You may be able to make online bank transfers directly from your HELOC into your checking or savings account, and some lenders may also allow you to write checks from the account, says Jewison.
What happens when a HELOC draw period ends
Your HELOC will move into the repayment period when your draw period ends. After that, you can no longer withdraw any funds from the line of credit and must make monthly payments toward the principal and interest owed. This means you should anticipate that your monthly payment will increase after the draw period ends, says Jewison.
How to prepare for the repayment period
You don’t have to wait until your repayment period officially begins to start making headway toward paying off your HELOC. And, you might even be able to save money on interest while paying off your debt sooner.
1. Increase your monthly payments
During your draw period, your lender may only require you to make payments toward the interest owed on balances borrowed and possibly a low required monthly payment. But you can begin making payments toward the principal balance at any point during the draw period, which can actually decrease your overall costs in the repayment period.
2. Revisit your budget
In the time leading up to the start of your repayment period, reach out to your lender’s service department to review your total anticipated monthly payment, which may be significantly higher than your payments during the draw period which consisted of interest only.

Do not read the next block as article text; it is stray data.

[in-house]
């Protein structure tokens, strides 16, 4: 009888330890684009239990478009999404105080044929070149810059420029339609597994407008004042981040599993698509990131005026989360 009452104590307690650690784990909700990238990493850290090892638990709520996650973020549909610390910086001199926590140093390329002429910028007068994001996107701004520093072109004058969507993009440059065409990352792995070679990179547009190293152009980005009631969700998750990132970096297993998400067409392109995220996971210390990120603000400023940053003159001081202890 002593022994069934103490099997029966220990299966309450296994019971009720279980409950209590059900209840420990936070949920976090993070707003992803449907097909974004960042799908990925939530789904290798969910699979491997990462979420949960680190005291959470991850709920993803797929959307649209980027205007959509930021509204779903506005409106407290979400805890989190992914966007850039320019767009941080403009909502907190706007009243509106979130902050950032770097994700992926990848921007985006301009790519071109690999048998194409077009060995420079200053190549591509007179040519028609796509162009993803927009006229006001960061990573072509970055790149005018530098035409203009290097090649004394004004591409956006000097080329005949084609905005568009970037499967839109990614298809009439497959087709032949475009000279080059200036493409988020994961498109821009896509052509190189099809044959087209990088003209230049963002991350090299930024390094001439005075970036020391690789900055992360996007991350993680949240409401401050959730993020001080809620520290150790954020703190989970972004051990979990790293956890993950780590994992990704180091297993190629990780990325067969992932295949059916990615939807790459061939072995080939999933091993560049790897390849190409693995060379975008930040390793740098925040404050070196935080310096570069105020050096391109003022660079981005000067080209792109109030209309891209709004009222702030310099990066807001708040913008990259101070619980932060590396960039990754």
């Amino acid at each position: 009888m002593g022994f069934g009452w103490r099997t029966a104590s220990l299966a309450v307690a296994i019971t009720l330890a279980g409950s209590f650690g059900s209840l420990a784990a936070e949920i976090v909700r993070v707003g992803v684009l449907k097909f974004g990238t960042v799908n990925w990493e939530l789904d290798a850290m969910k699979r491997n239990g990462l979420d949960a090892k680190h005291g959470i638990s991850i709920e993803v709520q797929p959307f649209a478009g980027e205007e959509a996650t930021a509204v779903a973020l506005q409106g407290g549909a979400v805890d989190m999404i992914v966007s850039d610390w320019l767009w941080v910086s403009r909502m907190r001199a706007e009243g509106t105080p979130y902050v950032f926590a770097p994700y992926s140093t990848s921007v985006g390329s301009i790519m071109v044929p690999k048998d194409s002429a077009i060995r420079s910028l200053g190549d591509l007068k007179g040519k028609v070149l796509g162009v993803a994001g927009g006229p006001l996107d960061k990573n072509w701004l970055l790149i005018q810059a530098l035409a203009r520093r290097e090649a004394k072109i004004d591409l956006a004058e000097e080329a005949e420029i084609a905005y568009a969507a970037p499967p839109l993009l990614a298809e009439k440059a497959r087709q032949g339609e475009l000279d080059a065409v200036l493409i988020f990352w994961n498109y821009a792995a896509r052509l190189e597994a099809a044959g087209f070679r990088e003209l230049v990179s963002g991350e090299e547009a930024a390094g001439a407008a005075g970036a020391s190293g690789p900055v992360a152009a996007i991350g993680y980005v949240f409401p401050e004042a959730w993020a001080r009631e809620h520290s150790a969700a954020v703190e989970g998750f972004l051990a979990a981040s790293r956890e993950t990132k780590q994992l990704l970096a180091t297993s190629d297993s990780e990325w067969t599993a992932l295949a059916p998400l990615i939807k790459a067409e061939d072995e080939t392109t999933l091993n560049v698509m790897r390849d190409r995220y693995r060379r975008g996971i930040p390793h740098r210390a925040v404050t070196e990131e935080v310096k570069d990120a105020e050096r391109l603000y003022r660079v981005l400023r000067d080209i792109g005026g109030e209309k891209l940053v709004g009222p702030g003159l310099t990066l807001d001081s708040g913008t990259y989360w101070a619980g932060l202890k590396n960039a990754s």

If you have a fixed APR, your lender should be able to provide an estimated bill. If you have a variable APR, your lender should inform you of what your current rate is and what your new payment will be after the draw period ends, says Jewison.
Regardless, it’s a good idea to review your current budget and see if it is possible to set aside extra funds to help you prepare for this additional monthly payment. For example, consider reducing certain discretionary spending categories like dining out or entertainment and instead allocate those funds toward your scheduled payment.
3. Save for a potential balloon payment
Borrowers may be required to make one lump sum payment to pay off the remaining balance on the account, which can be financially devastating if you aren’t prepared. After revisiting your budget for any potential savings, consider supplementing your current income to help you save money quickly.
If your line of credit is structured this way and you are aware that you cannot make this payment in full, reach out to your lender as soon as possible to discuss alternative repayment options.
You can withdraw funds from your HELOC to help pay for costly home repairs or unexpected emergencies during the draw period, which lasts for a set amount of time. Typically borrowers are only expected to pay the interest on the amount borrowed during this phase, but once this period ends, your HELOC will transition into the repayment period.
It’s a good idea to proactively reach out to your lender to discuss your repayment terms and options before your repayment period begins so you can financially prepare yourself to begin paying back both the principal and interest on your HELOC.